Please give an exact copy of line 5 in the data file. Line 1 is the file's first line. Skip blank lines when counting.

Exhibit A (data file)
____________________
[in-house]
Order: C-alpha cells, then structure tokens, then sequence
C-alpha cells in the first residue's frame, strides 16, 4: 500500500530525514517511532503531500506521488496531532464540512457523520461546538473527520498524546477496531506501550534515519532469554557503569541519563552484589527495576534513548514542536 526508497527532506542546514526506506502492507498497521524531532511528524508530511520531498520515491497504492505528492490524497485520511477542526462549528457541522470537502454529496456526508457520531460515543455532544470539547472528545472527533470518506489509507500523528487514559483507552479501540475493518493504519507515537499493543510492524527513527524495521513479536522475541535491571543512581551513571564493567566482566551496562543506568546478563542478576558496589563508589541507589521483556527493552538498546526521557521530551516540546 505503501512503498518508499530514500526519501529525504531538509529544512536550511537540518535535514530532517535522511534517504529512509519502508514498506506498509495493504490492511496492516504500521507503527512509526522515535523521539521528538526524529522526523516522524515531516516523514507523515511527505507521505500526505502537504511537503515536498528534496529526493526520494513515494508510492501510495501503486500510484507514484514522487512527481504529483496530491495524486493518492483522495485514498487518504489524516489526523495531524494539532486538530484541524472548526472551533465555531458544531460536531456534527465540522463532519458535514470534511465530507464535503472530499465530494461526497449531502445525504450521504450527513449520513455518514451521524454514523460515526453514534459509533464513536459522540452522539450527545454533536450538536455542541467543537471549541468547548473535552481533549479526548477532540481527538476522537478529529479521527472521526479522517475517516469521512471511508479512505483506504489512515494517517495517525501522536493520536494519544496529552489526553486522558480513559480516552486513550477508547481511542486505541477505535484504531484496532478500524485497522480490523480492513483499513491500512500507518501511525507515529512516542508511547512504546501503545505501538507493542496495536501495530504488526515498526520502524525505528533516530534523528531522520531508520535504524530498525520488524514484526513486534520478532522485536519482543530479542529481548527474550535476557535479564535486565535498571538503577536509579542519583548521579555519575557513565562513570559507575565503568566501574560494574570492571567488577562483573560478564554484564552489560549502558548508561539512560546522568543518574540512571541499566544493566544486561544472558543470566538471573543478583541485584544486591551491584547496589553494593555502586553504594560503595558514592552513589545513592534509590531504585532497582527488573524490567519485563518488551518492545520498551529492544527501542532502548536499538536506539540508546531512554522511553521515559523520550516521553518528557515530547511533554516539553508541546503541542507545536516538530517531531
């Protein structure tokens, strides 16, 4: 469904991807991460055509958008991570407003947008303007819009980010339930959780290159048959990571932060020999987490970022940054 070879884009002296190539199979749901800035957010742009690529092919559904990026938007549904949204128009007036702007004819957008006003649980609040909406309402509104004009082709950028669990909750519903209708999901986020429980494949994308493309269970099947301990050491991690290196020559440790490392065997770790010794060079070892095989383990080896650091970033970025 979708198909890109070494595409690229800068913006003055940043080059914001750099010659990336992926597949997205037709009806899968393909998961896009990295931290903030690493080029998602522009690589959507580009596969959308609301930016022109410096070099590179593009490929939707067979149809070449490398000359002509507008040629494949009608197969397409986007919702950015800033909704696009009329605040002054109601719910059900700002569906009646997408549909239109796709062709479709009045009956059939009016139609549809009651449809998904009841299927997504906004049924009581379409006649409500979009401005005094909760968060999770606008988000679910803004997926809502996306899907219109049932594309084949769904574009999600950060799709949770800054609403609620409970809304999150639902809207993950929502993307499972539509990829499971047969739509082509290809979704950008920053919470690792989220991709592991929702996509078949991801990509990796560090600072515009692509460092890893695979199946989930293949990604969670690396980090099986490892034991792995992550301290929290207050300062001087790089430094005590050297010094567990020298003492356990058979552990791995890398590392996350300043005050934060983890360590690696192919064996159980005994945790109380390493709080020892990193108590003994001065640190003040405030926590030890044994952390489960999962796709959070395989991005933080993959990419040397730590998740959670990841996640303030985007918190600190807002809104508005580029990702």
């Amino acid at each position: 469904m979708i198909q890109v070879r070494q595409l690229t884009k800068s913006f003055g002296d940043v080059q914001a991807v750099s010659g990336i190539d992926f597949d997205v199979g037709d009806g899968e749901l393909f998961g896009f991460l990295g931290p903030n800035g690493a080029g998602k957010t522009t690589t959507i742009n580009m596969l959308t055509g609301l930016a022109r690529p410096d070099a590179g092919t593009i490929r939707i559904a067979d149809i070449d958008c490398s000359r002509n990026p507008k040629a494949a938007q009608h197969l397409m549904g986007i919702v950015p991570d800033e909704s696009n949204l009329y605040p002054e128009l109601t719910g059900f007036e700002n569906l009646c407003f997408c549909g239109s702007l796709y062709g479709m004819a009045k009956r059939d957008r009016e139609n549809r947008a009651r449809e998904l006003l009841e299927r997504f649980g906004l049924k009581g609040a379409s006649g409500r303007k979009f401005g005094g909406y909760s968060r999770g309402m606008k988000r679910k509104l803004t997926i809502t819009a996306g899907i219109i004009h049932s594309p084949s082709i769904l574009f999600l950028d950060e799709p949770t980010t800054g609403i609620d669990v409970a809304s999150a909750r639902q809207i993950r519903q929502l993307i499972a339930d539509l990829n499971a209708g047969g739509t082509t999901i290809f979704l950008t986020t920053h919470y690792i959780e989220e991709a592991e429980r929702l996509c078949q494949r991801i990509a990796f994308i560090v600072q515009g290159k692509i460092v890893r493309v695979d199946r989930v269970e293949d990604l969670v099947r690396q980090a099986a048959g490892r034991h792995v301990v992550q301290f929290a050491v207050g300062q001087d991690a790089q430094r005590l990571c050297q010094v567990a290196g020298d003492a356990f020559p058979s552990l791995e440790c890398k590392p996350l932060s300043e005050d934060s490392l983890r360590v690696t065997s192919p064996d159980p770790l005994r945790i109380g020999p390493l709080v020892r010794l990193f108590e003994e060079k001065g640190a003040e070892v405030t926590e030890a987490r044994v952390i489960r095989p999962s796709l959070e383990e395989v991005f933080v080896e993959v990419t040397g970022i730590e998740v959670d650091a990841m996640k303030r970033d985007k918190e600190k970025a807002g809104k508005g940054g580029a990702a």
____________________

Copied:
């Amino acid at each position: 469904m979708i198909q890109v070879r070494q595409l690229t884009k800068s913006f003055g002296d940043v080059q914001a991807v750099s010659g990336i190539d992926f597949d997205v199979g037709d009806g899968e749901l393909f998961g896009f991460l990295g931290p903030n800035g690493a080029g998602k957010t522009t690589t959507i742009n580009m596969l959308t055509g609301l930016a022109r690529p410096d070099a590179g092919t593009i490929r939707i559904a067979d149809i070449d958008c490398s000359r002509n990026p507008k040629a494949a938007q009608h197969l397409m549904g986007i919702v950015p991570d800033e909704s696009n949204l009329y605040p002054e128009l109601t719910g059900f007036e700002n569906l009646c407003f997408c549909g239109s702007l796709y062709g479709m004819a009045k009956r059939d957008r009016e139609n549809r947008a009651r449809e998904l006003l009841e299927r997504f649980g906004l049924k009581g609040a379409s006649g409500r303007k979009f401005g005094g909406y909760s968060r999770g309402m606008k988000r679910k509104l803004t997926i809502t819009a996306g899907i219109i004009h049932s594309p084949s082709i769904l574009f999600l950028d950060e799709p949770t980010t800054g609403i609620d669990v409970a809304s999150a909750r639902q809207i993950r519903q929502l993307i499972a339930d539509l990829n499971a209708g047969g739509t082509t999901i290809f979704l950008t986020t920053h919470y690792i959780e989220e991709a592991e429980r929702l996509c078949q494949r991801i990509a990796f994308i560090v600072q515009g290159k692509i460092v890893r493309v695979d199946r989930v269970e293949d990604l969670v099947r690396q980090a099986a048959g490892r034991h792995v301990v992550q301290f929290a050491v207050g300062q001087d991690a790089q430094r005590l990571c050297q010094v567990a290196g020298d003492a356990f020559p058979s552990l791995e440790c890398k590392p996350l932060s300043e005050d934060s490392l983890r360590v690696t065997s192919p064996d159980p770790l005994r945790i109380g020999p390493l709080v020892r010794l990193f108590e003994e060079k001065g640190a003040e070892v405030t926590e030890a987490r044994v952390i489960r095989p999962s796709l959070e383990e395989v991005f933080v080896e993959v990419t040397g970022i730590e998740v959670d650091a990841m996640k303030r970033d985007k918190e600190k970025a807002g809104k508005g940054g580029a990702a």